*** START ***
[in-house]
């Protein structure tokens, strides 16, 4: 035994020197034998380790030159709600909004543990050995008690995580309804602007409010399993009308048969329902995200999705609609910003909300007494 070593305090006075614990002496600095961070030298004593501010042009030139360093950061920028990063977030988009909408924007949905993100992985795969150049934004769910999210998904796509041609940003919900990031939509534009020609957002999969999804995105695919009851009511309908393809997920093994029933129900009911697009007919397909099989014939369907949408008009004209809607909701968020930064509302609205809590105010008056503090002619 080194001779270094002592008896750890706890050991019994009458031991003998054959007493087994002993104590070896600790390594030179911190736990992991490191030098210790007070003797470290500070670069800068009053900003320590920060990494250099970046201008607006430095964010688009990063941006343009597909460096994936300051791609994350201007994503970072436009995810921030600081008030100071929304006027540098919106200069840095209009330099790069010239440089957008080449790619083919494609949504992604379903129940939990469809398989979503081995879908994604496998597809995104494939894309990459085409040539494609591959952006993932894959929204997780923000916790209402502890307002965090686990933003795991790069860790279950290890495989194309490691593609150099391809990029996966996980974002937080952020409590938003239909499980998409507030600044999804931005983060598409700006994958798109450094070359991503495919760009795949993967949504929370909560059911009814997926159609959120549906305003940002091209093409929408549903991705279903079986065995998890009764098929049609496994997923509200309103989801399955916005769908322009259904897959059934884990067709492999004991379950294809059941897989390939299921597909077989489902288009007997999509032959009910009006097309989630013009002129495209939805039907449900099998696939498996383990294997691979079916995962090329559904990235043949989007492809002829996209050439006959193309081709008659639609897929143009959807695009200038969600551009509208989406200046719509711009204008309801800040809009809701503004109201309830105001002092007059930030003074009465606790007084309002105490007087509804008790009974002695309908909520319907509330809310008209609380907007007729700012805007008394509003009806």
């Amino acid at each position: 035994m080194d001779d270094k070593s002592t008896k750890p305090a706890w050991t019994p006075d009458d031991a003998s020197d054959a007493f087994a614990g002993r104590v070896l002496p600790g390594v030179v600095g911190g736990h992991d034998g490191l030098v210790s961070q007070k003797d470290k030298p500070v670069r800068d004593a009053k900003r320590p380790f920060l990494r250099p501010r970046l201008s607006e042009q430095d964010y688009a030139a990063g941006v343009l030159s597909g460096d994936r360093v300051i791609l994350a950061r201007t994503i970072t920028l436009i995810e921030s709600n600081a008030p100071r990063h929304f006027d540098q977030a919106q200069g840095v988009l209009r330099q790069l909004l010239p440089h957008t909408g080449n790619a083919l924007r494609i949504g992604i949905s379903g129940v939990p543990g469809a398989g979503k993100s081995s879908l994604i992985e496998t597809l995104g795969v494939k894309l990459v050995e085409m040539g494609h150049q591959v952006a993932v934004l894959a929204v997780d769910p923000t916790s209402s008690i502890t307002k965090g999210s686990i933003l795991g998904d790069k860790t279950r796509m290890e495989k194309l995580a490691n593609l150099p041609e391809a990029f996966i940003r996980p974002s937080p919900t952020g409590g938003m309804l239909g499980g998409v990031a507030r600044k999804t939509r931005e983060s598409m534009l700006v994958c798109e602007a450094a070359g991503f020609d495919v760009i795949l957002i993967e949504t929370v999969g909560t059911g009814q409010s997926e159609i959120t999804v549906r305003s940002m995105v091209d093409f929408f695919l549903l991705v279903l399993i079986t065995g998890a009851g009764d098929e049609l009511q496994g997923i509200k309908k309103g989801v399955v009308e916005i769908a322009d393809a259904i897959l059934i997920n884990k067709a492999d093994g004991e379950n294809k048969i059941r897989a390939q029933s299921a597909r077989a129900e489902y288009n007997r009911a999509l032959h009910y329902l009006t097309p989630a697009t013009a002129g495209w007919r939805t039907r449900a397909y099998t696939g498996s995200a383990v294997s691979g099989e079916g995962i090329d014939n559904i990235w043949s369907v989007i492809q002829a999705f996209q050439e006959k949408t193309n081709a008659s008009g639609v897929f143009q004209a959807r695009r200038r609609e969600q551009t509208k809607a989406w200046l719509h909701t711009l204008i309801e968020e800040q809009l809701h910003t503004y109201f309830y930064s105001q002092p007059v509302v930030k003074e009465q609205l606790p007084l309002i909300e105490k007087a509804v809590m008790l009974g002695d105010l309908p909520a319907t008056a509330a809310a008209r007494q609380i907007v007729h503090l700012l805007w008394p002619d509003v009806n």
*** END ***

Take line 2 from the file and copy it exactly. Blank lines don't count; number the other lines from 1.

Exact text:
């Protein structure tokens, strides 16, 4: 035994020197034998380790030159709600909004543990050995008690995580309804602007409010399993009308048969329902995200999705609609910003909300007494 070593305090006075614990002496600095961070030298004593501010042009030139360093950061920028990063977030988009909408924007949905993100992985795969150049934004769910999210998904796509041609940003919900990031939509534009020609957002999969999804995105695919009851009511309908393809997920093994029933129900009911697009007919397909099989014939369907949408008009004209809607909701968020930064509302609205809590105010008056503090002619 080194001779270094002592008896750890706890050991019994009458031991003998054959007493087994002993104590070896600790390594030179911190736990992991490191030098210790007070003797470290500070670069800068009053900003320590920060990494250099970046201008607006430095964010688009990063941006343009597909460096994936300051791609994350201007994503970072436009995810921030600081008030100071929304006027540098919106200069840095209009330099790069010239440089957008080449790619083919494609949504992604379903129940939990469809398989979503081995879908994604496998597809995104494939894309990459085409040539494609591959952006993932894959929204997780923000916790209402502890307002965090686990933003795991790069860790279950290890495989194309490691593609150099391809990029996966996980974002937080952020409590938003239909499980998409507030600044999804931005983060598409700006994958798109450094070359991503495919760009795949993967949504929370909560059911009814997926159609959120549906305003940002091209093409929408549903991705279903079986065995998890009764098929049609496994997923509200309103989801399955916005769908322009259904897959059934884990067709492999004991379950294809059941897989390939299921597909077989489902288009007997999509032959009910009006097309989630013009002129495209939805039907449900099998696939498996383990294997691979079916995962090329559904990235043949989007492809002829996209050439006959193309081709008659639609897929143009959807695009200038969600551009509208989406200046719509711009204008309801800040809009809701503004109201309830105001002092007059930030003074009465606790007084309002105490007087509804008790009974002695309908909520319907509330809310008209609380907007007729700012805007008394509003009806």